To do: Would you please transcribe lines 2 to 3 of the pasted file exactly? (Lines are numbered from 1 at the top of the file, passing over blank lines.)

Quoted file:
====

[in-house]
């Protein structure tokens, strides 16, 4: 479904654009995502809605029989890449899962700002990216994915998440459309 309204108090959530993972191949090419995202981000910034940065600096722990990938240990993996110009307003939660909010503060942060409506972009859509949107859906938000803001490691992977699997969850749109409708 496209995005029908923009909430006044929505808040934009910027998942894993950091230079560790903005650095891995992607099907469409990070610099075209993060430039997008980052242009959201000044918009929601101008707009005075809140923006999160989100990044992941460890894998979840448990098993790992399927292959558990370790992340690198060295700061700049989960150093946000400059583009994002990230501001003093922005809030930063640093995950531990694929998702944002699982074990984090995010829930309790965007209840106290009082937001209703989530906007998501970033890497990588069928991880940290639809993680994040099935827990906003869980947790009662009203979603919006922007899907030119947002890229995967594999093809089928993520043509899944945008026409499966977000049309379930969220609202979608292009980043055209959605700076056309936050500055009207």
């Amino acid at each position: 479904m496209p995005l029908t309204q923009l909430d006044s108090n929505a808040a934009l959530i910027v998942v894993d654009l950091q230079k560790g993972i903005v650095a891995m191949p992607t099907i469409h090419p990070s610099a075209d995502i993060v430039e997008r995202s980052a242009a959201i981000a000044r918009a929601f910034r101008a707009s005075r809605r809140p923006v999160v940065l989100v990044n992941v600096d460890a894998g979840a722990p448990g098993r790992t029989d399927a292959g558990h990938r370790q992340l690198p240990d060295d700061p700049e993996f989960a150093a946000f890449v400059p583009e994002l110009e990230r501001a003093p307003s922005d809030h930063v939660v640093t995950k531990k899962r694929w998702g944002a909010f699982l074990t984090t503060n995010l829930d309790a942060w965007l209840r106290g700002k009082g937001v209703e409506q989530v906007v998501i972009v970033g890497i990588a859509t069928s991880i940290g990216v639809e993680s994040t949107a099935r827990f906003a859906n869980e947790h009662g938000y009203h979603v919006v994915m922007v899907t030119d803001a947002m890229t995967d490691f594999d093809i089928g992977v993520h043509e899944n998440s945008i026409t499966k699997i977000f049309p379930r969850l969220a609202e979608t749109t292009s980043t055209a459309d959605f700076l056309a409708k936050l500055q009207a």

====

């Protein structure tokens, strides 16, 4: 479904654009995502809605029989890449899962700002990216994915998440459309 309204108090959530993972191949090419995202981000910034940065600096722990990938240990993996110009307003939660909010503060942060409506972009859509949107859906938000803001490691992977699997969850749109409708 496209995005029908923009909430006044929505808040934009910027998942894993950091230079560790903005650095891995992607099907469409990070610099075209993060430039997008980052242009959201000044918009929601101008707009005075809140923006999160989100990044992941460890894998979840448990098993790992399927292959558990370790992340690198060295700061700049989960150093946000400059583009994002990230501001003093922005809030930063640093995950531990694929998702944002699982074990984090995010829930309790965007209840106290009082937001209703989530906007998501970033890497990588069928991880940290639809993680994040099935827990906003869980947790009662009203979603919006922007899907030119947002890229995967594999093809089928993520043509899944945008026409499966977000049309379930969220609202979608292009980043055209959605700076056309936050500055009207």
């Amino acid at each position: 479904m496209p995005l029908t309204q923009l909430d006044s108090n929505a808040a934009l959530i910027v998942v894993d654009l950091q230079k560790g993972i903005v650095a891995m191949p992607t099907i469409h090419p990070s610099a075209d995502i993060v430039e997008r995202s980052a242009a959201i981000a000044r918009a929601f910034r101008a707009s005075r809605r809140p923006v999160v940065l989100v990044n992941v600096d460890a894998g979840a722990p448990g098993r790992t029989d399927a292959g558990h990938r370790q992340l690198p240990d060295d700061p700049e993996f989960a150093a946000f890449v400059p583009e994002l110009e990230r501001a003093p307003s922005d809030h930063v939660v640093t995950k531990k899962r694929w998702g944002a909010f699982l074990t984090t503060n995010l829930d309790a942060w965007l209840r106290g700002k009082g937001v209703e409506q989530v906007v998501i972009v970033g890497i990588a859509t069928s991880i940290g990216v639809e993680s994040t949107a099935r827990f906003a859906n869980e947790h009662g938000y009203h979603v919006v994915m922007v899907t030119d803001a947002m890229t995967d490691f594999d093809i089928g992977v993520h043509e899944n998440s945008i026409t499966k699997i977000f049309p379930r969850l969220a609202e979608t749109t292009s980043t055209a459309d959605f700076l056309a409708k936050l500055q009207a």